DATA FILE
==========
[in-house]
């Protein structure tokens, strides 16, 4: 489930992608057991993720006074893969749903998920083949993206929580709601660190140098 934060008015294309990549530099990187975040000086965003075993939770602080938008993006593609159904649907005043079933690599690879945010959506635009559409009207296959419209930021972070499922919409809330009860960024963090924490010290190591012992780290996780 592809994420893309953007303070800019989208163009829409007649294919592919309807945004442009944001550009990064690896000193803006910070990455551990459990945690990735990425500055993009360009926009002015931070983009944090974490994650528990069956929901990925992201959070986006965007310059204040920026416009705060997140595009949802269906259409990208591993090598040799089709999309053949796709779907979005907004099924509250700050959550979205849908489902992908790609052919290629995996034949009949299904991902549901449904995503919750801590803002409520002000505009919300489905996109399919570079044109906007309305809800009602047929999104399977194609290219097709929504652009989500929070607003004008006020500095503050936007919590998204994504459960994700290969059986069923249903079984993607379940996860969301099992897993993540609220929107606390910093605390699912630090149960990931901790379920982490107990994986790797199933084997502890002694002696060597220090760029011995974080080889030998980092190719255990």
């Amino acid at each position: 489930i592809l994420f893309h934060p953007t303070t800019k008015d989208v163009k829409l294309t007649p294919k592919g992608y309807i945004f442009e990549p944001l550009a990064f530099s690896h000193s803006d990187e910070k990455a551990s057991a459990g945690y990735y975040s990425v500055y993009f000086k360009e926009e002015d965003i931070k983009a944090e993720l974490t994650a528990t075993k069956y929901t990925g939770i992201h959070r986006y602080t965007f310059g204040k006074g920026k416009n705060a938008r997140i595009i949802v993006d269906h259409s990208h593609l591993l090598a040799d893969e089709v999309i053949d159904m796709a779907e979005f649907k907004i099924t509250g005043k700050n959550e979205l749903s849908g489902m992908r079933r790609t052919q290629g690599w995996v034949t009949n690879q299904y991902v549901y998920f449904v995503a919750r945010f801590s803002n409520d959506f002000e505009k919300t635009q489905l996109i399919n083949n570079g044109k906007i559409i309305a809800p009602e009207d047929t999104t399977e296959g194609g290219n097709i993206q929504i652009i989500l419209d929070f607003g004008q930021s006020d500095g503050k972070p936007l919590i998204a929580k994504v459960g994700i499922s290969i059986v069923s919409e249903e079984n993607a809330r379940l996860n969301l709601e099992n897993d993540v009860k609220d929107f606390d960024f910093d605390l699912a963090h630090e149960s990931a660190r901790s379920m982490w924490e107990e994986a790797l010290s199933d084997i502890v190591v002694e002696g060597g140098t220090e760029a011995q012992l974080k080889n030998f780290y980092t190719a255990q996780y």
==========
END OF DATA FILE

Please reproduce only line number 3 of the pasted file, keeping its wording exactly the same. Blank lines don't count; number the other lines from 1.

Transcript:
């Amino acid at each position: 489930i592809l994420f893309h934060p953007t303070t800019k008015d989208v163009k829409l294309t007649p294919k592919g992608y309807i945004f442009e990549p944001l550009a990064f530099s690896h000193s803006d990187e910070k990455a551990s057991a459990g945690y990735y975040s990425v500055y993009f000086k360009e926009e002015d965003i931070k983009a944090e993720l974490t994650a528990t075993k069956y929901t990925g939770i992201h959070r986006y602080t965007f310059g204040k006074g920026k416009n705060a938008r997140i595009i949802v993006d269906h259409s990208h593609l591993l090598a040799d893969e089709v999309i053949d159904m796709a779907e979005f649907k907004i099924t509250g005043k700050n959550e979205l749903s849908g489902m992908r079933r790609t052919q290629g690599w995996v034949t009949n690879q299904y991902v549901y998920f449904v995503a919750r945010f801590s803002n409520d959506f002000e505009k919300t635009q489905l996109i399919n083949n570079g044109k906007i559409i309305a809800p009602e009207d047929t999104t399977e296959g194609g290219n097709i993206q929504i652009i989500l419209d929070f607003g004008q930021s006020d500095g503050k972070p936007l919590i998204a929580k994504v459960g994700i499922s290969i059986v069923s919409e249903e079984n993607a809330r379940l996860n969301l709601e099992n897993d993540v009860k609220d929107f606390d960024f910093d605390l699912a963090h630090e149960s990931a660190r901790s379920m982490w924490e107990e994986a790797l010290s199933d084997i502890v190591v002694e002696g060597g140098t220090e760029a011995q012992l974080k080889n030998f780290y980092t190719a255990q996780y």